Removing The Chill – Religious Liberty Executive Order
On May 4, 2017, President Trump issued an Executive Order Promoting Free Speech and Religious Liberty.
Due in large part to the President’s campaign promise to “totally destroy” the Johnson Amendment and a purported early draft of the Executive Order obtained and published by The Nation in February, all sides of the debate over increased political activity by religious entities and charities were geared up for a lengthy legal battle. What actually happened, as is often the case, did not live up to the hype.
Since enactment, the Johnson Amendment has effectively prohibited Section 501(c)(3) entities (charities, churches, and educational organizations) from engaging in political activity without losing their tax exemption. That being said, there is widespread agreement that the IRS has failed to enforce the spirit of the law in all but the most extreme cases. So, what was the problem?
What rankled politically active religious leaders the most was that the threat of losing tax-exemption often kept religious leaders and organizations from speaking publicly about political issues and candidates, even though the issues supported by a particular candidate carried significant religious importance. In effect, the Johnson Amendment, while almost never enforced, chilled political speech by religious leaders.
The new Executive Order specifically directs the Secretary of the Treasury to refrain from “any adverse action” against 501(c) organizations that speak on “moral or political issues from a religious perspective, where speech of similar character has, consistent with law, not ordinarily been treated as participation or intervention in a political campaign on behalf of (or in opposition to) a candidate for public office.” Assuming the current IRS policy of non-enforcement against churches that have blatantly endorsed candidates from the pulpit (i.e., not ordinarily treating it as prohibited political activity) is consistent with law – the IRS could hardly argue otherwise – the Executive Order could give religious groups real confidence to speak out on political issues and candidates without fear of adverse IRS action.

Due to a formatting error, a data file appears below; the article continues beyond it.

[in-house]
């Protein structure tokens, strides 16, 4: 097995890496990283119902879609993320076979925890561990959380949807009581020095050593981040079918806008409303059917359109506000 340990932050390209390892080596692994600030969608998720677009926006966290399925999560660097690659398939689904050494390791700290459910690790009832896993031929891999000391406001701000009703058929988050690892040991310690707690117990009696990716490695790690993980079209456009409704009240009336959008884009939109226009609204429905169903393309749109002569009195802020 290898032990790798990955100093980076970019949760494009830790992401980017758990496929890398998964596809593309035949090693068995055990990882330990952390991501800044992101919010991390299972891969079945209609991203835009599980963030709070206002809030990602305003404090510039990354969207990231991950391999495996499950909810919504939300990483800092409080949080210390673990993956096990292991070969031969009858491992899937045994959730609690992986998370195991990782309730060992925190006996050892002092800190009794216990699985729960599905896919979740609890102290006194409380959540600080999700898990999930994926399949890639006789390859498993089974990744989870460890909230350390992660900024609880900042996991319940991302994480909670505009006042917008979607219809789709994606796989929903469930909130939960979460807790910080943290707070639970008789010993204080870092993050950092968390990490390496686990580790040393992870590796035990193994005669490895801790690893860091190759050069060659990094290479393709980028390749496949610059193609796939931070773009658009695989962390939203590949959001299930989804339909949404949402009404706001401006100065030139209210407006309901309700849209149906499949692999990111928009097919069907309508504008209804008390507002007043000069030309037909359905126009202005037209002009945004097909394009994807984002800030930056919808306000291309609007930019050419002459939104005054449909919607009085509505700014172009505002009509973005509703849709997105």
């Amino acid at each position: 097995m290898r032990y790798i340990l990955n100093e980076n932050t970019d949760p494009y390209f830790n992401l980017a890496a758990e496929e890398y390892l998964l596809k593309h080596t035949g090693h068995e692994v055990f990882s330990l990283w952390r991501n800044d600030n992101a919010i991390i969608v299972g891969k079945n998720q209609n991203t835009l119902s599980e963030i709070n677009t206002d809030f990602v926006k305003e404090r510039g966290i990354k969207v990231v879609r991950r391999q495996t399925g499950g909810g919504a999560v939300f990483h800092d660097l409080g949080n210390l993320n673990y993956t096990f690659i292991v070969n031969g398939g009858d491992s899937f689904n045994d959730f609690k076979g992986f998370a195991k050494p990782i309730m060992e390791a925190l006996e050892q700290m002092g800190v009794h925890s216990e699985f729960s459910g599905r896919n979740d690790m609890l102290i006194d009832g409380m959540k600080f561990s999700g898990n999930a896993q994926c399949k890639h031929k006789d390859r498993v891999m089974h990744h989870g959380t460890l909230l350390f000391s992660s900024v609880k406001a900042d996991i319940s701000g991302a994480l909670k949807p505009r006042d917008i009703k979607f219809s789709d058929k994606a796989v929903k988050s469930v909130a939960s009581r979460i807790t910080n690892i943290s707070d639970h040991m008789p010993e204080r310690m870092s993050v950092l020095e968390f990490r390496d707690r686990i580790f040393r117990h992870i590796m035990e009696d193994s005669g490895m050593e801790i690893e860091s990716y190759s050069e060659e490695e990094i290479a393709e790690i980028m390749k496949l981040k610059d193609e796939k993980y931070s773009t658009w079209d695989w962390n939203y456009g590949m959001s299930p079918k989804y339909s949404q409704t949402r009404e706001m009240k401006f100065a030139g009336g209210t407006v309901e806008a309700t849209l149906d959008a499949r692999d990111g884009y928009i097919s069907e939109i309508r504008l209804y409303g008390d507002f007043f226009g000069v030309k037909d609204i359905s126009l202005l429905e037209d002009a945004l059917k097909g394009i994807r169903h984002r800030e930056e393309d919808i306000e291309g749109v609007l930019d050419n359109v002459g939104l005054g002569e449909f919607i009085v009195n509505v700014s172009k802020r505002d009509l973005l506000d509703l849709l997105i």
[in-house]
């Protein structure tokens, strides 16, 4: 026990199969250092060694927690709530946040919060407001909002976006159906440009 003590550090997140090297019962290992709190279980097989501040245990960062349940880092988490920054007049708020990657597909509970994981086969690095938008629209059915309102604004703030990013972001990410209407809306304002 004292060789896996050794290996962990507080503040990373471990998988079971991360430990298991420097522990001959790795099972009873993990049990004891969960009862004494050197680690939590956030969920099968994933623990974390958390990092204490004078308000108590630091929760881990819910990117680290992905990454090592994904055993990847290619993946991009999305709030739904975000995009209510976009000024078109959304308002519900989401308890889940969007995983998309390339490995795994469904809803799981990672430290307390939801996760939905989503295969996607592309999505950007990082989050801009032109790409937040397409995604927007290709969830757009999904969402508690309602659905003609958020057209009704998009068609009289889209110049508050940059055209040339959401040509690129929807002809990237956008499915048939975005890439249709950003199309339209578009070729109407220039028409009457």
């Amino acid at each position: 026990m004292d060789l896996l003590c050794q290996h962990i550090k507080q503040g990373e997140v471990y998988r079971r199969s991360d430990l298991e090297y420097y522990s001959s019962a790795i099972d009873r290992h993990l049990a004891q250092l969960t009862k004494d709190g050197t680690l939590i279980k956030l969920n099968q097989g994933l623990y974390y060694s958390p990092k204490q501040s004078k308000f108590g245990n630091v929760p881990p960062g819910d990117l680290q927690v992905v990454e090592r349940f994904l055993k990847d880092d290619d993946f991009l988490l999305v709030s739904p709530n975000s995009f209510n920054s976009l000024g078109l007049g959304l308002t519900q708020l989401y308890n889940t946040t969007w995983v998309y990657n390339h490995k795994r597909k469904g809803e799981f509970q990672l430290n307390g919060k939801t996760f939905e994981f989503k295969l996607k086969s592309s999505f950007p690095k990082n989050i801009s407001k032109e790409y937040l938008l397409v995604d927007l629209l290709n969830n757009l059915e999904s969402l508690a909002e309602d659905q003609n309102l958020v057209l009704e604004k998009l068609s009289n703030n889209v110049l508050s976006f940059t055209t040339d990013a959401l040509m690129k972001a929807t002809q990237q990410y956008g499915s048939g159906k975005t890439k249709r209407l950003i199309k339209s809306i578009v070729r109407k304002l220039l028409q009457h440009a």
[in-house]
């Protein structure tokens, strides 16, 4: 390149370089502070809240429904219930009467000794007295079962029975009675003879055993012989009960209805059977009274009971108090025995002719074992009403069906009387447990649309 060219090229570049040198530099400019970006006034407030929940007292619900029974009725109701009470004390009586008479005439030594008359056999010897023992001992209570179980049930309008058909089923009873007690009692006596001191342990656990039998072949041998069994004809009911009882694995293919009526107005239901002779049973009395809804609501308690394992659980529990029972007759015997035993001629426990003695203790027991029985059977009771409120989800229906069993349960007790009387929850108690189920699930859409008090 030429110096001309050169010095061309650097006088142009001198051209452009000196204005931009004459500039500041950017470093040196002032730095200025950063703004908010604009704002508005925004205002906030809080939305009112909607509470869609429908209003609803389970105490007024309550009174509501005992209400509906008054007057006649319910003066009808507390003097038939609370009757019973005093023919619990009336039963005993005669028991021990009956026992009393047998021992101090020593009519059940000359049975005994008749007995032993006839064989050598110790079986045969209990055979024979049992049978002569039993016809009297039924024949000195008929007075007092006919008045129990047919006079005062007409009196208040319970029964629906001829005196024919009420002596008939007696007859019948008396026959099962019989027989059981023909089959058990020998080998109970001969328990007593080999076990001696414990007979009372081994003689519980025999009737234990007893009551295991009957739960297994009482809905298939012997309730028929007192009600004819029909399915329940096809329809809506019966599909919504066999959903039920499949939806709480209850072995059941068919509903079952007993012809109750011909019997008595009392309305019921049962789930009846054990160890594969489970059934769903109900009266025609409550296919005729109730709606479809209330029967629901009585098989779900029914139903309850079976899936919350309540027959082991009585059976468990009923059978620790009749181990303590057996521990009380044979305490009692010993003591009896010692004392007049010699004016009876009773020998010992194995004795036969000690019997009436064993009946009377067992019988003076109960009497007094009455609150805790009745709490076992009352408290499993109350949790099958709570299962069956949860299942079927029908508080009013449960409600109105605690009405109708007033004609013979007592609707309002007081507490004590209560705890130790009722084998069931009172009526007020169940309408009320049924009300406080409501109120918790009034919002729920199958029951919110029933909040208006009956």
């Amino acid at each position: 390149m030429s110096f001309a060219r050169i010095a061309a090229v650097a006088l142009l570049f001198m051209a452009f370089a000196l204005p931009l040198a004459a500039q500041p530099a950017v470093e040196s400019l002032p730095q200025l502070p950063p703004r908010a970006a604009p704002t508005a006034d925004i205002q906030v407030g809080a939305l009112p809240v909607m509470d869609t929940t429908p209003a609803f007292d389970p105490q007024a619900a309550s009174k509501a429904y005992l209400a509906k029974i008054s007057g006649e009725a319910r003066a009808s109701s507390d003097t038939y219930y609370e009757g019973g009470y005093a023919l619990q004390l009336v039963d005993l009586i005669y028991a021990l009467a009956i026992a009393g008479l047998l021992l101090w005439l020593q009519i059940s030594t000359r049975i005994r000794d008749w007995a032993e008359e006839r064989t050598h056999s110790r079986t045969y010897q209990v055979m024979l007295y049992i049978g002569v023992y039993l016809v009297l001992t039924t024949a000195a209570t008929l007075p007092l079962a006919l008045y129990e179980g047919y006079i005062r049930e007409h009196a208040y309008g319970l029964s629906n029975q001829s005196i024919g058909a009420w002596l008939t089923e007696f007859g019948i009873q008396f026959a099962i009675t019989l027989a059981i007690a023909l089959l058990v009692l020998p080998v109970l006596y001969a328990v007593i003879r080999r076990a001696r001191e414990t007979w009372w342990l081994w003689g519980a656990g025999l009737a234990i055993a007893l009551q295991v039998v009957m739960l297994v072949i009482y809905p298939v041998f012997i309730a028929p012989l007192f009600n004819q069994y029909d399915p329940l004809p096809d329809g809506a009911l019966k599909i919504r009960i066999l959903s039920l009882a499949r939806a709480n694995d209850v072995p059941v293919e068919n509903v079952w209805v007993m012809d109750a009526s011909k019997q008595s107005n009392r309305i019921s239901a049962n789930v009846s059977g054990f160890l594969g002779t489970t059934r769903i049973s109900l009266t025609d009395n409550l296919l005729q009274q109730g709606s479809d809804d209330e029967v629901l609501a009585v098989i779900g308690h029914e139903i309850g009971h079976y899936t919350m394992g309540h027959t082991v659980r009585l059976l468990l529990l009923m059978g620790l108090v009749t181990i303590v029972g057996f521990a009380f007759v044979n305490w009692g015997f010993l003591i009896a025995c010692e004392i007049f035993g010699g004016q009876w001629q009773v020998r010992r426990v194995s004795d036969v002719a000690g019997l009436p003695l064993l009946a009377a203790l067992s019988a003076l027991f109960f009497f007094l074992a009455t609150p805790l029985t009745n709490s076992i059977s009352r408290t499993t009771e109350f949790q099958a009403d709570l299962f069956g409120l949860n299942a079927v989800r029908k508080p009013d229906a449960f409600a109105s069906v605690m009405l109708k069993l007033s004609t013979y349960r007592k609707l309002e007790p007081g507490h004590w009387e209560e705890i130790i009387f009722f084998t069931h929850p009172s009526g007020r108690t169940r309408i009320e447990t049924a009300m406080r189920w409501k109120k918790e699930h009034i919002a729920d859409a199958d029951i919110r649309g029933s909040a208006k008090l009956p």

We should note that this new confidence builder is a far cry from an actual repeal of the Johnson Amendment (which would take congressional action). Further, the Executive Order will be susceptible to any court action ruling that the IRS’s previous policy of non-enforcement is, in fact, not consistent with law. Will attorneys across the country begin advising religious groups that most political activity is now fair game? I doubt that seriously; however, those religious organizations already pining to get involved in the political process will likely be a good bit more aggressive than they were.
One additional thing to note is the complete lack of legal challenges to the Executive Order filed so far. This is another indication that it did little more than enshrine the status quo. And with many Evangelicals interested in issues trending to the right of the political spectrum, historically African-American churches interested in issues trending to the left of the political spectrum, and Catholics on both sides, we likely will not see a groundswell of complaint from either side.